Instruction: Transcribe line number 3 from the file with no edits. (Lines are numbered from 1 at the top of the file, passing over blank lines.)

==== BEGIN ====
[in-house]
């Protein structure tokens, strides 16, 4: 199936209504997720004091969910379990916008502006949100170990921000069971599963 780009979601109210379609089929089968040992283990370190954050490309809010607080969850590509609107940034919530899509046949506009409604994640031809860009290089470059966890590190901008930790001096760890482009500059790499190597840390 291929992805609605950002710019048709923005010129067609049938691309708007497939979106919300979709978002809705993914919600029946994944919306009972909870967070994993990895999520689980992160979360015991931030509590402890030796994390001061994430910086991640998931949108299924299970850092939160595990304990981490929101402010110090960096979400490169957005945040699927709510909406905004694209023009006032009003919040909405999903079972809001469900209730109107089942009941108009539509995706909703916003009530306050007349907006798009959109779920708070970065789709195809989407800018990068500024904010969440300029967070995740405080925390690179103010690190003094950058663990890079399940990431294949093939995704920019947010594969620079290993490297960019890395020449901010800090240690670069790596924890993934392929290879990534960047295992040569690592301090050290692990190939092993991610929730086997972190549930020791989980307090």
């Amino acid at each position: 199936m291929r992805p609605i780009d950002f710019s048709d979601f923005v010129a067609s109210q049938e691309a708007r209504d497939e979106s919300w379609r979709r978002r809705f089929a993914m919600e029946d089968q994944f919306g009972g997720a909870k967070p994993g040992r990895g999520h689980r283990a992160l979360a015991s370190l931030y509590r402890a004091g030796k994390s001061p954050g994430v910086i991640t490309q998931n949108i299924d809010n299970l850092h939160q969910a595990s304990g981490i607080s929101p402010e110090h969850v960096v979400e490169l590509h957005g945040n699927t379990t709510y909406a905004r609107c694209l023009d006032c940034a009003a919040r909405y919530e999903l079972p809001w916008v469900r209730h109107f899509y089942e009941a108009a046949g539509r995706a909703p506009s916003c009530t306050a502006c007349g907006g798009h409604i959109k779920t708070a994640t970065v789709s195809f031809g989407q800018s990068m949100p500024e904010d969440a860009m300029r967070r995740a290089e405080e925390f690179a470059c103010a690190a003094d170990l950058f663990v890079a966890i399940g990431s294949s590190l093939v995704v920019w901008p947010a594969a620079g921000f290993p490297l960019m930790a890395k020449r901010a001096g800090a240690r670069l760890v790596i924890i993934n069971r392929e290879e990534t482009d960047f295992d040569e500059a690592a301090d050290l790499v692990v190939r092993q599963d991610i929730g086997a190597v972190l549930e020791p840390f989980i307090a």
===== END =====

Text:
């Amino acid at each position: 199936m291929r992805p609605i780009d950002f710019s048709d979601f923005v010129a067609s109210q049938e691309a708007r209504d497939e979106s919300w379609r979709r978002r809705f089929a993914m919600e029946d089968q994944f919306g009972g997720a909870k967070p994993g040992r990895g999520h689980r283990a992160l979360a015991s370190l931030y509590r402890a004091g030796k994390s001061p954050g994430v910086i991640t490309q998931n949108i299924d809010n299970l850092h939160q969910a595990s304990g981490i607080s929101p402010e110090h969850v960096v979400e490169l590509h957005g945040n699927t379990t709510y909406a905004r609107c694209l023009d006032c940034a009003a919040r909405y919530e999903l079972p809001w916008v469900r209730h109107f899509y089942e009941a108009a046949g539509r995706a909703p506009s916003c009530t306050a502006c007349g907006g798009h409604i959109k779920t708070a994640t970065v789709s195809f031809g989407q800018s990068m949100p500024e904010d969440a860009m300029r967070r995740a290089e405080e925390f690179a470059c103010a690190a003094d170990l950058f663990v890079a966890i399940g990431s294949s590190l093939v995704v920019w901008p947010a594969a620079g921000f290993p490297l960019m930790a890395k020449r901010a001096g800090a240690r670069l760890v790596i924890i993934n069971r392929e290879e990534t482009d960047f295992d040569e500059a690592a301090d050290l790499v692990v190939r092993q599963d991610i929730g086997a190597v972190l549930e020791p840390f989980i307090a």